EPA, Texas' system for protecting water is broken. Let's fix it.

Bayou City Waterkeeper
September 23, 2021

Today, twenty-one environmental groups, including Bayou City Waterkeeper and our fellow Texas-based Waterkeepers San Antonio Bay Estuarine Waterkeeper and Environmental Stewardship, filed a petition with EPA today to take over and repair Texas’ broken system of issuing permits to control water pollution, which has made it too easy for industries to contaminate waterways across the state. Water pollution is a major problem in Texas, with 9,711 miles of the state’s rivers, 590,214 acres of its lakes, and 1,248 square miles of its estuaries so polluted they are considered “impaired” under the federal Clean Water Act, according to the petition filed by the Environmental Integrity Project, Sierra Club, Clean Water Action, Public Citizen, Bayou City Waterkeeper, and 16 other allied organizations across the state.

To control this pollution, EPA delegated authority to Texas to administer a federal permitting program that sets limits for polluters. But Texas has failed in its responsibilities by not requiring that polluters document the economic or social necessity of projects that harm downstream water quality and demonstrate that there are no viable alternatives. In addition, Texas is improperly barring court challenges of bad water pollution permits from people who use waterways for recreational purposes, such as fishing or kayaking, but do not own land nearby, according to the petition filed by the 21 groups.

“Over the years, Texas has given a green light to a huge amount of contamination of our waterways by allowing developers and other polluters to shortcut the legally required permit review process that is meant to safeguard our rivers and streams,” said Ilan Levin, Texas Director of the Environmental Integrity Project. “For this reason, EPA needs step in and take over – or force Texas to fix its broken review system.”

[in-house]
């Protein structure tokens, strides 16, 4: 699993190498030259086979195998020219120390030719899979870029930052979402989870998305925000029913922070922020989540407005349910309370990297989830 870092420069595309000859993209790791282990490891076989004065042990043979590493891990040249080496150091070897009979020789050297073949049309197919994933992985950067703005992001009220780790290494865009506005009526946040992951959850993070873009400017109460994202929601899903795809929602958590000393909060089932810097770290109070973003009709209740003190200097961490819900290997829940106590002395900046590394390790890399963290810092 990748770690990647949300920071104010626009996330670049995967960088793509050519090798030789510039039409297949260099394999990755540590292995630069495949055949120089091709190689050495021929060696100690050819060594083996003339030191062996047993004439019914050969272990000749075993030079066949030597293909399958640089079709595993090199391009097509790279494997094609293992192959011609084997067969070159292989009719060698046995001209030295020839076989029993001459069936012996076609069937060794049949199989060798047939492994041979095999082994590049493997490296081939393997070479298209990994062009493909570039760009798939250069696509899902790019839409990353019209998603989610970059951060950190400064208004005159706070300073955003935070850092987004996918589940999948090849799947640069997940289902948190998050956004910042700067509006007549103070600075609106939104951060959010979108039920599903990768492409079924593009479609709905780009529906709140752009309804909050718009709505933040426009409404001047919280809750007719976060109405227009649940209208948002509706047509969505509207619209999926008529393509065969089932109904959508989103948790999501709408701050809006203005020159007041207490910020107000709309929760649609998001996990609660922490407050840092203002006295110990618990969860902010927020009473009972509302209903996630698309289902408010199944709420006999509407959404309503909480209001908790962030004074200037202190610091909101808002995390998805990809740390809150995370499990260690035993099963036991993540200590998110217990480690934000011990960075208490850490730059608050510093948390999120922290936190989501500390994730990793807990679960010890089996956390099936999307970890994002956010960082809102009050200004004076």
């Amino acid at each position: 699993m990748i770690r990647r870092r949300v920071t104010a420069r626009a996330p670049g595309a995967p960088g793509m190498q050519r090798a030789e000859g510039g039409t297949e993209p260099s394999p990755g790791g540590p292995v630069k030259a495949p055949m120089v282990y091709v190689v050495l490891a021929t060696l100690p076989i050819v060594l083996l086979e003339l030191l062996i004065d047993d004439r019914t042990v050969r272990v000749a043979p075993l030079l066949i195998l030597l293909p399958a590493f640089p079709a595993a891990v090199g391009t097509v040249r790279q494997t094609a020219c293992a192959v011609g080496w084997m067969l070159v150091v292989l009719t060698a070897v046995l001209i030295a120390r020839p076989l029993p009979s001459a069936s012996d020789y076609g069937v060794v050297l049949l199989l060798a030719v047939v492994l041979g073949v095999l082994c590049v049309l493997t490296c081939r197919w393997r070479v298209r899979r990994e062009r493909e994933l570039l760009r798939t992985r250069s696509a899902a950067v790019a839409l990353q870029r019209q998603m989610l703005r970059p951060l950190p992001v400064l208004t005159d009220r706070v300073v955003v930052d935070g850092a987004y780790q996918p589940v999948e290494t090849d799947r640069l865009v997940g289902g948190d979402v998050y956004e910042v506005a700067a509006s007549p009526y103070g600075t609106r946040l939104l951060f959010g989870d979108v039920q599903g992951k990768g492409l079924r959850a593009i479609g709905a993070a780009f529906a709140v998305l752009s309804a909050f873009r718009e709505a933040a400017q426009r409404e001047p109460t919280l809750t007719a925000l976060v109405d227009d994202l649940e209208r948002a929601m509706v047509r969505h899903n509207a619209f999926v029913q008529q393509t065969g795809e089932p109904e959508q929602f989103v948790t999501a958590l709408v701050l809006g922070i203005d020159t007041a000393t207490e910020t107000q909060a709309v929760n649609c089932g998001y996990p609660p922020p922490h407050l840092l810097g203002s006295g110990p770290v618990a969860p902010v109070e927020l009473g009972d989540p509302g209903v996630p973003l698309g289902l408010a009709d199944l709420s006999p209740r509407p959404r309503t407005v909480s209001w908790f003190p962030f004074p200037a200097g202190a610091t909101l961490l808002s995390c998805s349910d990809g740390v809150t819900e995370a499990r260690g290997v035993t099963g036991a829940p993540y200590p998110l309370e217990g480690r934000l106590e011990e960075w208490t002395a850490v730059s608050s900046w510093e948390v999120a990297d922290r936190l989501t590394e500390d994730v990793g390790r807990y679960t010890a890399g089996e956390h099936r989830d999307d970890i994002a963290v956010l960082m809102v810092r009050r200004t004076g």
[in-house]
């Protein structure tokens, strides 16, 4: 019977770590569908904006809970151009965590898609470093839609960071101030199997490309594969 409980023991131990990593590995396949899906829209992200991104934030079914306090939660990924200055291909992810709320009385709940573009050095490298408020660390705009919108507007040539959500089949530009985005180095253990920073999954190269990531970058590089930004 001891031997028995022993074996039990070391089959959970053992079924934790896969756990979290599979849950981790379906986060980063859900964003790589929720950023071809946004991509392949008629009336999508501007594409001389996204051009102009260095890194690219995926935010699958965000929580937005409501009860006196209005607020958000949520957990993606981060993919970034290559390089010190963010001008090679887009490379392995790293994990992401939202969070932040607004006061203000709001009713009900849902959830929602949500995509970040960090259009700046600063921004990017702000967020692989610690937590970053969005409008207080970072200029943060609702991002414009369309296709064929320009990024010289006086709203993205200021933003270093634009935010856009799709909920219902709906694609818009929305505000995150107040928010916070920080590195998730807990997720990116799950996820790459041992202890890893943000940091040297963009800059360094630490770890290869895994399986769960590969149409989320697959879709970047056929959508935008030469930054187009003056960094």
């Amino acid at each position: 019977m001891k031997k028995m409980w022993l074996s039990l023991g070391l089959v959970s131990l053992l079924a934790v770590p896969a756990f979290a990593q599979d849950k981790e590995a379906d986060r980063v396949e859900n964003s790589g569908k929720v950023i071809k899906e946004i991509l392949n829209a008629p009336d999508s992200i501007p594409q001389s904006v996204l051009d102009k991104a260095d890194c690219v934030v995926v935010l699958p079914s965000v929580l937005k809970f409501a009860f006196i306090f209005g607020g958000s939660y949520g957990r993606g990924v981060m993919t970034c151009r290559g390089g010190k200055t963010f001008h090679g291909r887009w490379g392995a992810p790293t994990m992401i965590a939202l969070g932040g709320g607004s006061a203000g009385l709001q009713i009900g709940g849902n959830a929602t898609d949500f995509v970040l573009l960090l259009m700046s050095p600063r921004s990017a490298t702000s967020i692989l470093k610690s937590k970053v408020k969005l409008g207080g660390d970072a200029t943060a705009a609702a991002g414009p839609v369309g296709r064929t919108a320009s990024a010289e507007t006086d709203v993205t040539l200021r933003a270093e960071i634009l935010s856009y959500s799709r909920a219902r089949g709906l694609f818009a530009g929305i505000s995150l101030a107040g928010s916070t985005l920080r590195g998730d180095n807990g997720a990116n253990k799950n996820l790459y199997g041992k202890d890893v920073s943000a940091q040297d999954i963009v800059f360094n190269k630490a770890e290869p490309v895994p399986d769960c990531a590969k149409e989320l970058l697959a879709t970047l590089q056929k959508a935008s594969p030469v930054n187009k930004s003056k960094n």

Kristen Schlemmer, Legal Director and Waterkeeper for Bayou City Waterkeeper in Houston, said: “It is time for the EPA to step in. For far too long, Texas has played around with rules designed to protect our water and health for the benefit of polluting industries. The state’s negligence has left us with sewer overflows that happen daily, bayous and bays that don’t meet even Texas’ relaxed water quality standards, and real consequences for our collective health.” 

Alex R. Ortiz, Sierra Club Water Resources Specialist, said: “The State of Texas has continuously failed to protect its residents, wildlife, and waterways by depriving Texans of meaningful engagement and shirking its responsibility to establish and enforce protective water quality standards. It’s well past time for EPA to get involved and prevent further harm to our state.”

A key missing element to Texas’ permit review process, according to the petition, is the lack of an effective “anti-degradation policy” to protect water quality. This policy requires industries to document the economic or social necessity of projects that pollute waterways and demonstrate that there are no viable alternatives that would avoid pollution of the waters. The Texas Commission on Environmental Quality (TCEQ) allows industries and developers to skirt this permitting requirement by almost always asserting that the impact on downstream waterways will be too minor to make any real difference (exempt because it’s “de-minimis”).

The 21 environmental organizations who filed the petition argue that these incidents represent a broader pattern of Texas failing to adequately protect waterways. According to EPA enforcement data, industrial facilities in Texas exceeded wastewater discharge permits more than any other state in the nation in 2018.